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Des Moines Register and Tribune Company
By JEFF ECKHOFF and CYNTHIA REYNAUD • REGISTER STAFF WRITERS
April 27, 2008
Farragut, Ia. — Matthew Joseph Elliott seemed destined for the spotlight.
He was a star in speech contests and school plays at Farragut High School. He also pitched for the baseball team. He was charismatic, a talker, and when he discovered politics, he blossomed.
He was elected governor at the Iowa Boys State mock government convention in 1998 as a junior. He followed the accomplishment with a year as head of his high school student council. Later came a term as student body president at Drake University and a front-line job in legislative campaign battles for the Iowa Republican Party.
All before he turned 25.
“It was kind of obvious politics was going to be his life,” said Luther Thompson, Elliott’s uncle. “We all thought he was headed to be governor of Iowa.
“We all thought, ‘Here’s a kid who may someday amount to something.’ ”
Elliott, 26, sits instead in the Polk County Jail, accused in the murder of a 7-month-old West Des Moines girl who was the child of a teenage roommate. Authorities say Elliott killed the baby while on the run for escaping from a halfway house and violation of the state’s sex offender registry law.
His arrest has been followed by pointed silence and sealed court records. Few people in his hometown of 476 people will talk about Elliott, and a judge has allowed prosecutors to keep secret details of a search warrant that led to his arrest.
There is little information, official or otherwise, that helps explain how a well-connected political prodigy became a murder suspect.
“I have no clue what went wrong in this kid’s head,” said House Minority Leader Christopher Rants, who last spoke to Elliott sometime around January 2006. “To be honest … I’d rather not talk about him.”
Iowa court records and interviews with former associates show that was about the time Elliott’s career ascension began to sputter — roughly two years before the child, Alexis Gilbert, died from massive head injuries.
The turning point seems to coincide with Elliott’s own hometown legislative campaign in 2006. He moved back to Farragut to challenge an incumbent from his own party, which reportedly angered some Republican leaders.
Within a month, Des Moines police were called to investigate child pornography discovered on Elliott’s party-issued laptop. He avoided prison, but later pleaded guilty of drunken driving and an assault on his girlfriend.
Today, few of his former colleagues will talk about what happened to Elliott.
“This has been really puzzling,” said Dave Roederer, a Republican strategist who headed Iowa presidential campaigns for George W. Bush and John McCain. “Obviously, what has taken place has been just a horrible situation for everybody involved. Still, I am reminded of the Matt Elliott I knew, and this is like two separate people.”
Elliott grew up in a mix of turmoil and triumph.
Harriet Elliott was unmarried and in her mid-40s when she adopted Elliott shortly after he was born. Fremont County Sheriff Steven MacDonald described Harriet Elliott as “very strict,” and he confirmed that conflict between mother and son included a 1999 domestic abuse report that said Matthew Elliott and his mother came to blows after a dispute about a school event turned into a screaming match about his loyalty to his girlfriend over his mother.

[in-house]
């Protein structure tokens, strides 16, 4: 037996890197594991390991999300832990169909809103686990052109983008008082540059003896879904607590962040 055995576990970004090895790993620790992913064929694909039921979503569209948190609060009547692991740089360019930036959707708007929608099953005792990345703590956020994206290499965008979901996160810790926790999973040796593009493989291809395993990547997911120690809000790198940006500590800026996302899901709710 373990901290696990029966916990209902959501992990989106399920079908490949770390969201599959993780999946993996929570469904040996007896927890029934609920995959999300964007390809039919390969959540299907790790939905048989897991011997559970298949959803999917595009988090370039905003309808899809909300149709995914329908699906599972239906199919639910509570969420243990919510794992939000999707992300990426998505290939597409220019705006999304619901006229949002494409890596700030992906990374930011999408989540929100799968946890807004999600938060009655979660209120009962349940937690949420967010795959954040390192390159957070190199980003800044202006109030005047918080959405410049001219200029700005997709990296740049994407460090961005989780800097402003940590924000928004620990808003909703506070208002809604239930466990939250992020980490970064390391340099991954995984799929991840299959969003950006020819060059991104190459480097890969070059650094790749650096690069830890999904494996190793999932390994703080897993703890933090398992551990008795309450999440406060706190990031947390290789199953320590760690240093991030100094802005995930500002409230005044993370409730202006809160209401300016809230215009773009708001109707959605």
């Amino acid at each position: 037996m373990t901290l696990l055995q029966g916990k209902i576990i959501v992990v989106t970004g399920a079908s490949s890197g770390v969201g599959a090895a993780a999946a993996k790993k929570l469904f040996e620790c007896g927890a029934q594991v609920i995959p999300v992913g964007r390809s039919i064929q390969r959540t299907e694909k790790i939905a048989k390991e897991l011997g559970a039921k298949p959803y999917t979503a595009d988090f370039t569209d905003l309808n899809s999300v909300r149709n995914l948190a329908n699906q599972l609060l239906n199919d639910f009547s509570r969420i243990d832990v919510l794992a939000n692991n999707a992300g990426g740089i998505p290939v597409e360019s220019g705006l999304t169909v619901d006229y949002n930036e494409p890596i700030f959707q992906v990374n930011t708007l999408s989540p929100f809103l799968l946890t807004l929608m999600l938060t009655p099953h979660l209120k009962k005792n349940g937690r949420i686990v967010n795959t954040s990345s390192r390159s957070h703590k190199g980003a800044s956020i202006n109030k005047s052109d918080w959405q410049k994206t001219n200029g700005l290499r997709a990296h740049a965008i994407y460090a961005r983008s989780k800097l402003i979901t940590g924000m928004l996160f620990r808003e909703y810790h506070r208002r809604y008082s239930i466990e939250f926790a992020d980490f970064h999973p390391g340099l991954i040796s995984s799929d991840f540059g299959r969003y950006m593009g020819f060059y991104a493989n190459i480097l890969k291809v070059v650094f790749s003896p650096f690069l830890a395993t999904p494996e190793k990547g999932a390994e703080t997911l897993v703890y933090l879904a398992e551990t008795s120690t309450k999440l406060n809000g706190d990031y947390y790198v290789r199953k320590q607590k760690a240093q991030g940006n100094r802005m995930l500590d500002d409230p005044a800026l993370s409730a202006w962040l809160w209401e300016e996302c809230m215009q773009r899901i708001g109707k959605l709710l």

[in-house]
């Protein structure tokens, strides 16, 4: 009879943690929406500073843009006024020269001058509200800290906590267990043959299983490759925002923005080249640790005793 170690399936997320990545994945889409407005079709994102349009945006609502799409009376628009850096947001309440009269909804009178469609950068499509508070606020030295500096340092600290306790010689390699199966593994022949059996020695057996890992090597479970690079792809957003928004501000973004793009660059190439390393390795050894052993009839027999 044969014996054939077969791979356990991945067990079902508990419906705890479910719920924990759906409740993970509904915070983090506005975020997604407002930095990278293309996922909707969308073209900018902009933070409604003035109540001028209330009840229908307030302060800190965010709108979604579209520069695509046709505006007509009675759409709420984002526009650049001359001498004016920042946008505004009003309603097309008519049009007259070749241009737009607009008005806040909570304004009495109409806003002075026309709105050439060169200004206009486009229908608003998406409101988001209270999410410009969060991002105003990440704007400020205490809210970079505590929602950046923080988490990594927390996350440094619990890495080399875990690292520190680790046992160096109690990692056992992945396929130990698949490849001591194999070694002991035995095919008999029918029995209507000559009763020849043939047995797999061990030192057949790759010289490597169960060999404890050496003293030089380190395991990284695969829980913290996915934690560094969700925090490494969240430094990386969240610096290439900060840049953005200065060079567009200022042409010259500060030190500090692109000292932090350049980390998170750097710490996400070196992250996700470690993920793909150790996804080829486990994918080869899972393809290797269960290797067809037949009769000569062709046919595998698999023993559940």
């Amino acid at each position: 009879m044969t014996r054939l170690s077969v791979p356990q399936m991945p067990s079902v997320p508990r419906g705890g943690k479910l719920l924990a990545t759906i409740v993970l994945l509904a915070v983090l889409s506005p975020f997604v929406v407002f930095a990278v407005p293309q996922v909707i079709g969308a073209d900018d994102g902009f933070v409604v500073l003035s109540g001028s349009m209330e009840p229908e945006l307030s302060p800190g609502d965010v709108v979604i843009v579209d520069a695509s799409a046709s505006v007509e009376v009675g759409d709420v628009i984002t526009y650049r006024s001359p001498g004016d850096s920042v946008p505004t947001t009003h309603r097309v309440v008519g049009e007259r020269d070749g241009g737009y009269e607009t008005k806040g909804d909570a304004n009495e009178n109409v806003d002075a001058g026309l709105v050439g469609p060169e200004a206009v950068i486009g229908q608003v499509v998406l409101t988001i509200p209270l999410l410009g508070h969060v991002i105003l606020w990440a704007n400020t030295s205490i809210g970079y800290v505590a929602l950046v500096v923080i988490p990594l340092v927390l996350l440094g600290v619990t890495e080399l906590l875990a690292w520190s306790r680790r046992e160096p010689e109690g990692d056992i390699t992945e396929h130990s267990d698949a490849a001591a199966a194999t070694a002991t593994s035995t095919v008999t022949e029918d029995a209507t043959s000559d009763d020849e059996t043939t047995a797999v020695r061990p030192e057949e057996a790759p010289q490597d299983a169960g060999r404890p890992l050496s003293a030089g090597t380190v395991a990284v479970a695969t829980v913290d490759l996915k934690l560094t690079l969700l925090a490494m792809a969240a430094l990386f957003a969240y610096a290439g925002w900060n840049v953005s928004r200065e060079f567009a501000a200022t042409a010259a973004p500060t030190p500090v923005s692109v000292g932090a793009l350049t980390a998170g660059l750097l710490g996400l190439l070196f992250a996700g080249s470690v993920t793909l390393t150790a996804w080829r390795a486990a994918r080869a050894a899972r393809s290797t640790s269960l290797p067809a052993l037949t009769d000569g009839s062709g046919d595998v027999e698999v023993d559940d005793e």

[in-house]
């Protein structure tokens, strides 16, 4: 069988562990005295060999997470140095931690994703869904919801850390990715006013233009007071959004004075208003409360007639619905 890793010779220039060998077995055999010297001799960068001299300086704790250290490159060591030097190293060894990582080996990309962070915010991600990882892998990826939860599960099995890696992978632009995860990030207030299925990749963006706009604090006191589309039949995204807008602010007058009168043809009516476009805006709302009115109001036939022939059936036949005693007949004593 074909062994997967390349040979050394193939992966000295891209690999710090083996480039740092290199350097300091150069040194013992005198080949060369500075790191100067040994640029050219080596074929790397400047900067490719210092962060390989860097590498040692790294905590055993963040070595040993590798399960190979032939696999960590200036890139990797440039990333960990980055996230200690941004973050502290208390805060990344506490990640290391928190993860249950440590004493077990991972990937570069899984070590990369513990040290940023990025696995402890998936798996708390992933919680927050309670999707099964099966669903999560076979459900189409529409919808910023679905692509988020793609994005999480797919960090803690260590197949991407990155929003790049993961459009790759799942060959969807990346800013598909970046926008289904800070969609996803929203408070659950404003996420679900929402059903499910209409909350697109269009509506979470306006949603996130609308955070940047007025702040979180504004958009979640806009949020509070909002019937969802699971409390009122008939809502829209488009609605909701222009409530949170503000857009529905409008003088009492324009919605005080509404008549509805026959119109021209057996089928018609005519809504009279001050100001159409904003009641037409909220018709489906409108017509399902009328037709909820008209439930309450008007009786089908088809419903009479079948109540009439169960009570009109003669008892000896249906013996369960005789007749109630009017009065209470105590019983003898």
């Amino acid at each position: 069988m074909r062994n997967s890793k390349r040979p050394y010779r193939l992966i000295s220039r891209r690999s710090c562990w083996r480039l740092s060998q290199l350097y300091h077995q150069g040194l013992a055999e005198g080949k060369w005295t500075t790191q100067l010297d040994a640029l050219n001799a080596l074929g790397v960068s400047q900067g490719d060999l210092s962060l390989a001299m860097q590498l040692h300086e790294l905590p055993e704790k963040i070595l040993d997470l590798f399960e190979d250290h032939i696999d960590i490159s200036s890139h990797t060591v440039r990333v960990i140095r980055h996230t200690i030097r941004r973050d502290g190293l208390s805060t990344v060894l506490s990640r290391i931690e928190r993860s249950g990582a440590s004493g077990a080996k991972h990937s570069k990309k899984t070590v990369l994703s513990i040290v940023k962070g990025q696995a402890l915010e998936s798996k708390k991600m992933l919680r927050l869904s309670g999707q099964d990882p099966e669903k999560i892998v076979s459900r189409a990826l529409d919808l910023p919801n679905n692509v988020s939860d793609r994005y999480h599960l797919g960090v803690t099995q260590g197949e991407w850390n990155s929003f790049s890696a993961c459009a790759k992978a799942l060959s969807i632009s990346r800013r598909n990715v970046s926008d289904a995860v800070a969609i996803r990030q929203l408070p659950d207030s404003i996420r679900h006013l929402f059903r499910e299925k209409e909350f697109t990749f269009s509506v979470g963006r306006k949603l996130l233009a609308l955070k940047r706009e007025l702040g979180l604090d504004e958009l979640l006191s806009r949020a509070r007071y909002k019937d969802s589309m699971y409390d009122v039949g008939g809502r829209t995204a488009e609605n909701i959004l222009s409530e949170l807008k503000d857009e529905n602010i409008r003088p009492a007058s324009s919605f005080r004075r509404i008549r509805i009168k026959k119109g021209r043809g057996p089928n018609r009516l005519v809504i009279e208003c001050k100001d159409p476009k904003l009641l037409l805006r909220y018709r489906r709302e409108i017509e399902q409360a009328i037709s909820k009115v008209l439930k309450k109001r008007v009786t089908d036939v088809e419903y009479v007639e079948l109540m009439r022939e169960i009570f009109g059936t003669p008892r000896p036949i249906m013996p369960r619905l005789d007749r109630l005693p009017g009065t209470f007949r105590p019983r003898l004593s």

Harriet Elliott did not respond to requests for an interview about her son.
Matthew Elliott moved out of his mother’s house during his senior year of high school and settled in with his aunt and uncle. He seldom discussed family problems, others say, and he enjoyed success in other aspects of his life.
He was an all-state competitor in speech and drama, and his senior high school classmates voted the popular Elliott “most likely to become a corrupt politician.”
“You always got the sense that he was several steps ahead of who he was talking to,” said Kelly Carey, the mother of one of Elliott’s high school girlfriends. “In a way, he was kind of manipulative. … He was always able to turn things to his advantage.”
Chris Little, two years behind Elliott at Drake University and a fellow Sigma Chi fraternity member, said Elliott “could sell you on whatever idea he had.”
“If we had a kid during rush that was kind of in between, we’d have Matt Elliott talk to him,” Little said.
Elliott was elected Drake’s student body president in 2001, then was named head of Iowa’s College Republicans. He was hired by the state party and rose to executive director of the Republican Legislative Majority Fund, an office designed to marshal ground-level workers for campaigns around the state.
Republican operatives view- ed Elliott as talented and saw no sign of trouble. But Elliott chafed after a few years in his legislative job. When statehouse Republicans lost ground in the 2004 elections, he talked about new challenges.
“Frankly, he was disappointed,” Roederer said. “He thought the Republicans were going to do better than they did. He was trying to decide whether he wanted to remain in politics.”
Elliott took a job in January 2006 with the political action committee that former Massachusetts Gov. Mitt Romney would use to build support for his presidential bid. Elliott already knew Iowa’s political landscape, and it was expected that he would help Romney’s operatives build goodwill in all the right places.